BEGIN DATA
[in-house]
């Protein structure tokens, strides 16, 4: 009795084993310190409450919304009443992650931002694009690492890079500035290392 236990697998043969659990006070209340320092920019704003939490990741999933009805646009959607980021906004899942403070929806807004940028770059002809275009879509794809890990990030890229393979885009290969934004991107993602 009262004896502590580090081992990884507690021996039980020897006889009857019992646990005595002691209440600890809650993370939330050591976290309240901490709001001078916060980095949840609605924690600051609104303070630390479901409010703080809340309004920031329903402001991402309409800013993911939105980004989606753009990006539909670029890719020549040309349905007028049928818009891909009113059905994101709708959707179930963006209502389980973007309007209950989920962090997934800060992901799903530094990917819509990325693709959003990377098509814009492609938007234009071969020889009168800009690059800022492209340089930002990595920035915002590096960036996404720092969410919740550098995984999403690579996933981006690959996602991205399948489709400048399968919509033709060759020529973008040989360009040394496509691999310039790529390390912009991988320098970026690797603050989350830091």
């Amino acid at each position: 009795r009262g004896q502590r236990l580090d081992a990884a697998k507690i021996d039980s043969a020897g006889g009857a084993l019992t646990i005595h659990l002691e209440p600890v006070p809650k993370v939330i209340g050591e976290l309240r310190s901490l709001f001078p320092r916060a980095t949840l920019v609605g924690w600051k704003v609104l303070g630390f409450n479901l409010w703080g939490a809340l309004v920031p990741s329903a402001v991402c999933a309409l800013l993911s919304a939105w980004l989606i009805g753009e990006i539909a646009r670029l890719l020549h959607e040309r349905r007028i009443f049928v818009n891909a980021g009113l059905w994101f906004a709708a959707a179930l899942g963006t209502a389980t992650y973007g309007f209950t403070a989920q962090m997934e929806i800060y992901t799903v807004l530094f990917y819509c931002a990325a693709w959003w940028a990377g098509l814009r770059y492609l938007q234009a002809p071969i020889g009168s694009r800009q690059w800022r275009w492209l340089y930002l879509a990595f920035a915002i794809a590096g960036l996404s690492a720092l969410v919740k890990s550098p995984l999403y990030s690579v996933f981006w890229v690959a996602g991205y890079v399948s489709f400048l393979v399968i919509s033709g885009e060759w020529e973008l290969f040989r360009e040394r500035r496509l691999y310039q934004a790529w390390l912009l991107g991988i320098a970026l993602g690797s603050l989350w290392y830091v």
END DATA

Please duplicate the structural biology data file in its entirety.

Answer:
[in-house]
């Protein structure tokens, strides 16, 4: 009795084993310190409450919304009443992650931002694009690492890079500035290392 236990697998043969659990006070209340320092920019704003939490990741999933009805646009959607980021906004899942403070929806807004940028770059002809275009879509794809890990990030890229393979885009290969934004991107993602 009262004896502590580090081992990884507690021996039980020897006889009857019992646990005595002691209440600890809650993370939330050591976290309240901490709001001078916060980095949840609605924690600051609104303070630390479901409010703080809340309004920031329903402001991402309409800013993911939105980004989606753009990006539909670029890719020549040309349905007028049928818009891909009113059905994101709708959707179930963006209502389980973007309007209950989920962090997934800060992901799903530094990917819509990325693709959003990377098509814009492609938007234009071969020889009168800009690059800022492209340089930002990595920035915002590096960036996404720092969410919740550098995984999403690579996933981006690959996602991205399948489709400048399968919509033709060759020529973008040989360009040394496509691999310039790529390390912009991988320098970026690797603050989350830091």
């Amino acid at each position: 009795r009262g004896q502590r236990l580090d081992a990884a697998k507690i021996d039980s043969a020897g006889g009857a084993l019992t646990i005595h659990l002691e209440p600890v006070p809650k993370v939330i209340g050591e976290l309240r310190s901490l709001f001078p320092r916060a980095t949840l920019v609605g924690w600051k704003v609104l303070g630390f409450n479901l409010w703080g939490a809340l309004v920031p990741s329903a402001v991402c999933a309409l800013l993911s919304a939105w980004l989606i009805g753009e990006i539909a646009r670029l890719l020549h959607e040309r349905r007028i009443f049928v818009n891909a980021g009113l059905w994101f906004a709708a959707a179930l899942g963006t209502a389980t992650y973007g309007f209950t403070a989920q962090m997934e929806i800060y992901t799903v807004l530094f990917y819509c931002a990325a693709w959003w940028a990377g098509l814009r770059y492609l938007q234009a002809p071969i020889g009168s694009r800009q690059w800022r275009w492209l340089y930002l879509a990595f920035a915002i794809a590096g960036l996404s690492a720092l969410v919740k890990s550098p995984l999403y990030s690579v996933f981006w890229v690959a996602g991205y890079v399948s489709f400048l393979v399968i919509s033709g885009e060759w020529e973008l290969f040989r360009e040394r500035r496509l691999y310039q934004a790529w390390l912009l991107g991988i320098a970026l993602g690797s603050l989350w290392y830091v």